GSA Annual Meeting in Indianapolis, Indiana, USA - 2018

Paper No. 283-8
Presentation Time: 3:40 PM


DONOVAN, Michael P., Department of Paleobiology, National Museum of Natural History, Smithsonian Institution, Washington, DC 20013 and LABANDEIRA, Conrad C., Department of Paleobiology, National Museum of Natural History, Smithsonian Institution, Washington, DC 20013; School of Life Sciences, Capital Normal University, Beijing, 100048, China; Department of Entomology, University of Maryland, College Park, MD 20742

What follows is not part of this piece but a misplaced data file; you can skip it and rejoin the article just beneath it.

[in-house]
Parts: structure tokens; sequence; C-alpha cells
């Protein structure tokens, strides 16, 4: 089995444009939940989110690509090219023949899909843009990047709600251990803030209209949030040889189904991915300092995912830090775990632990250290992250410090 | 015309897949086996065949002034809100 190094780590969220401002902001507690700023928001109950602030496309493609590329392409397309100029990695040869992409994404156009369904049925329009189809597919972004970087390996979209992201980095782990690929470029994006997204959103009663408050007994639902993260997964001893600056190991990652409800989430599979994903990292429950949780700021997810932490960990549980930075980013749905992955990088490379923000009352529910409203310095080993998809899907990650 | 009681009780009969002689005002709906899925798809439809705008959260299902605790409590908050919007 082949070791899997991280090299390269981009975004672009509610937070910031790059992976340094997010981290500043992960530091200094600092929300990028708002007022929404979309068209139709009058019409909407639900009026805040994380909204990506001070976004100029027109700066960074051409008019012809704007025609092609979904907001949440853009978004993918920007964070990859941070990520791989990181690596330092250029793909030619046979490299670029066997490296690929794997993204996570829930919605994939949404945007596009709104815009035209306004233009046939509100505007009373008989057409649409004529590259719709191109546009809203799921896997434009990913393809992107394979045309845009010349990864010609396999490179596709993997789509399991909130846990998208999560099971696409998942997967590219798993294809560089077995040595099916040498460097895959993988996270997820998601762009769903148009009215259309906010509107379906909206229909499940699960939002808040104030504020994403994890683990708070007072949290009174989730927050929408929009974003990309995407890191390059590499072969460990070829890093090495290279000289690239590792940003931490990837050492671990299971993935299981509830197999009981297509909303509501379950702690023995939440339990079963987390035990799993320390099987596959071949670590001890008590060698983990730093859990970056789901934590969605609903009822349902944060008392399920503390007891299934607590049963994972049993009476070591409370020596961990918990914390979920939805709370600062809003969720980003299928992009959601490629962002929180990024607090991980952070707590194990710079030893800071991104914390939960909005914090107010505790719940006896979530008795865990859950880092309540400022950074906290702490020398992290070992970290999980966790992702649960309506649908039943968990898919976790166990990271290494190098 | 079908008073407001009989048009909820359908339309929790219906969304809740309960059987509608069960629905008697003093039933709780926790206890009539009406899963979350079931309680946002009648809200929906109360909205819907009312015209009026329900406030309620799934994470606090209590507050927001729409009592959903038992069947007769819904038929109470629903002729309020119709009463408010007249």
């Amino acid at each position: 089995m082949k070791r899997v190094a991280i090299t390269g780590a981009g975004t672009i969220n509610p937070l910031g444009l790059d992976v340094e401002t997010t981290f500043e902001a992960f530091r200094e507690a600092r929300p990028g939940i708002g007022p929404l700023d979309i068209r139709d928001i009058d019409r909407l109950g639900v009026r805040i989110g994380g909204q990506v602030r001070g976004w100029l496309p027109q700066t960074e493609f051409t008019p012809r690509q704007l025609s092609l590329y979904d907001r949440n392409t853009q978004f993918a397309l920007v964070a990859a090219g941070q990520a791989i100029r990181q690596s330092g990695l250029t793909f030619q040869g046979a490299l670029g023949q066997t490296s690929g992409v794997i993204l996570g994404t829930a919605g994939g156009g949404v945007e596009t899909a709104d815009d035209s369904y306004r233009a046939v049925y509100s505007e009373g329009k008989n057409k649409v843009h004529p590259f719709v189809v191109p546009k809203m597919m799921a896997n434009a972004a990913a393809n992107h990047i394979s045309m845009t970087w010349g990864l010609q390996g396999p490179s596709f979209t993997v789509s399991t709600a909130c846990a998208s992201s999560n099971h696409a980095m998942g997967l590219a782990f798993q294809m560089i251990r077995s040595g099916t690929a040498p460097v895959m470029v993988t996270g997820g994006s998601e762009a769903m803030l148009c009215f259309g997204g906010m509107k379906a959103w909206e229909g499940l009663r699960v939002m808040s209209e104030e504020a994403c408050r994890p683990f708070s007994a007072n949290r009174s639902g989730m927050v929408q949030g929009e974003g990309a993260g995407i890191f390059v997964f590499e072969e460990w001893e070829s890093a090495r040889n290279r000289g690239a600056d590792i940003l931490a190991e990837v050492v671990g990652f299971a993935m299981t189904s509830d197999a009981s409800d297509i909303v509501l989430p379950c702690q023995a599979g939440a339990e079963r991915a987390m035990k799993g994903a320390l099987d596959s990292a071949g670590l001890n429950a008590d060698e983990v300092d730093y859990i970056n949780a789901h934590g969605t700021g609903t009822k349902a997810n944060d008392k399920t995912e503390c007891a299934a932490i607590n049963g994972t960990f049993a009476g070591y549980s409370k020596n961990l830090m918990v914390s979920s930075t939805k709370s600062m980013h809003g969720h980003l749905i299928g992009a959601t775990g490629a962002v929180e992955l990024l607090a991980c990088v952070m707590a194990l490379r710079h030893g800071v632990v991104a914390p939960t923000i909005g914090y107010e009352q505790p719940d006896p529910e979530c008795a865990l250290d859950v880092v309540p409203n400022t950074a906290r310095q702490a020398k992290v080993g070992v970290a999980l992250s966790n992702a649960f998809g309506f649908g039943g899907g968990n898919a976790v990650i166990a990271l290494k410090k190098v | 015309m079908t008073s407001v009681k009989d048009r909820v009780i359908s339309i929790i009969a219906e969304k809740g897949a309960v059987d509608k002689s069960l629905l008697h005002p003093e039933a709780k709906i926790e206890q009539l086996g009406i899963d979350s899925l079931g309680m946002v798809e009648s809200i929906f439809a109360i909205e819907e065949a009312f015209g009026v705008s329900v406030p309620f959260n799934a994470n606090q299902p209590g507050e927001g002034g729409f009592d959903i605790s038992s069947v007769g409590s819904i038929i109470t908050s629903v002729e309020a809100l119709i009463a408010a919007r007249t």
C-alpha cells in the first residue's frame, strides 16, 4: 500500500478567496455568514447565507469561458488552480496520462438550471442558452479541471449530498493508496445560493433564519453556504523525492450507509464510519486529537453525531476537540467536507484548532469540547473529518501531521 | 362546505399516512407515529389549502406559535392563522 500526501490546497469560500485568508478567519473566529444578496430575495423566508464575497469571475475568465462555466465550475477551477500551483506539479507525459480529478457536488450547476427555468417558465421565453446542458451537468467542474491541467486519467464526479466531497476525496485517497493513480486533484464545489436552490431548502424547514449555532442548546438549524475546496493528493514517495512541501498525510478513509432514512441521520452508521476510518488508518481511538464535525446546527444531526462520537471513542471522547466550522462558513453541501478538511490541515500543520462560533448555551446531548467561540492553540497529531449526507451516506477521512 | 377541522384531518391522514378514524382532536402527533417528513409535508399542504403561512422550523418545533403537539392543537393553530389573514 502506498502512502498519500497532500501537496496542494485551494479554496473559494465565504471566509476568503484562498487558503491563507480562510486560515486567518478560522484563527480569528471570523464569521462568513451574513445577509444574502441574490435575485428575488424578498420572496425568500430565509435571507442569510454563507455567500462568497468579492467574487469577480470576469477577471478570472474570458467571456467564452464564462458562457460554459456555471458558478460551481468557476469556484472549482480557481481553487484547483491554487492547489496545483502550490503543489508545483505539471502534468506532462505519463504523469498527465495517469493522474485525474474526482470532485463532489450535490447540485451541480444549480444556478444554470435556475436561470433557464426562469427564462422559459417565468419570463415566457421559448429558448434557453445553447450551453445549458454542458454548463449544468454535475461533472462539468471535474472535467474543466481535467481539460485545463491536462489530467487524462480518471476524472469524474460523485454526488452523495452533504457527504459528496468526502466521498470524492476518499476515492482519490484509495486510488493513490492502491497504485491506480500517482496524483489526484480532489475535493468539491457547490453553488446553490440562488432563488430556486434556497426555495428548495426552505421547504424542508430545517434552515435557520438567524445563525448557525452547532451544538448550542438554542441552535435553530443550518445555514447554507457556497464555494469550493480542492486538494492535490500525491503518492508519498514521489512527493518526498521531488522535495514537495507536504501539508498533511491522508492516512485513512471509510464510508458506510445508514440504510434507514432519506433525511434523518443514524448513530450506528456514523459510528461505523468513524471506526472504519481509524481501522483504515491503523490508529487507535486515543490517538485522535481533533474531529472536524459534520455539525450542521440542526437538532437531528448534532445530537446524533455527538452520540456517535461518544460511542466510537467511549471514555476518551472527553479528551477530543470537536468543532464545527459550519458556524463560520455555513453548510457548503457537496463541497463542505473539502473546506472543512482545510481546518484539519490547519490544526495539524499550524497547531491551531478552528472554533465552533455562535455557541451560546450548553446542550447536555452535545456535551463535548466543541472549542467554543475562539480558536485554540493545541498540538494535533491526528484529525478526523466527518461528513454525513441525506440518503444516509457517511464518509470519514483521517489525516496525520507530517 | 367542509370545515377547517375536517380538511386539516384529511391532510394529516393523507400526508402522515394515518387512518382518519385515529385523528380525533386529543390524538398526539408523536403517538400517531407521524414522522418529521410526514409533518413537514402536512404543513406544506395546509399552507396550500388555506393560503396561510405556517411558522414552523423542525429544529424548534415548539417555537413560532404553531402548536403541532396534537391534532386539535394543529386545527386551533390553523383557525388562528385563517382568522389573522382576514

Arthropod feeding damage diversity on fossil plants is strongly correlated with temperature in Cenozoic deposits, but the effects of climate on the early ecology of insect herbivory in the late Paleozoic remains unexplored. The Middle Pennsylvanian to early Permian was marked by repeated glacial–interglacial cycles associated with shifts between wetland floras during glacial phases and interglacial seasonally dry floras. In addition, a long-term trend of increasing aridity began in the Middle Pennsylvanian and intensified through the early Permian. We present preliminary results of our study tracking the response of arthropod and fungal communities associated with Macroneuropteris scheuchzeri, a long-ranging and abundant medullosan seed fern. We censused arthropod and fungal damage on over 4000 M. scheuchzeri leaf specimens from 30 localities in the Illinois Basin in Illinois and Indiana, the eastern shelf of the Midland Basin in Texas, and the Central Appalachian Basin in West Virginia, spanning an approximately 18 million year period from the upper Bashkirian to early Asselian. We found an overall increase in arthropod and fungal damage-type diversity associated with M. scheuchzeri over the studied interval, peaking near the end-Gzhelian in Texas. Despite broad climatic changes occurring during the temporal range of M. scheuchzeri, several damage types (DTs) were present at most of the localities, including shallow excisions into the leaf margins caused by arthropods (DT12) and U- and V-shaped fungal blotches (DT75 and DT97) along leaf margins. Occasionally, margin feeding crosscuts the fungal blotches, suggesting that arthropods may have targeted leaf tissue previously damaged by fungal pathogens. The repeated co-occurrences of the same DTs throughout the 18 million-year range of M. scheuchzeri in the USA suggests long-term, evolutionarily conservative relationships between the arthropod and fungal communities and their host plant, which may be related to the pattern of reassembly of wetland biomes with similar plant-dominance-diversity structures during successive glacial phases. Collecting DT data from new localities to increase temporal resolution will be necessary to further understand effects of late Paleozoic glacial/interglacial cycles on plant-arthropod and fungal associations.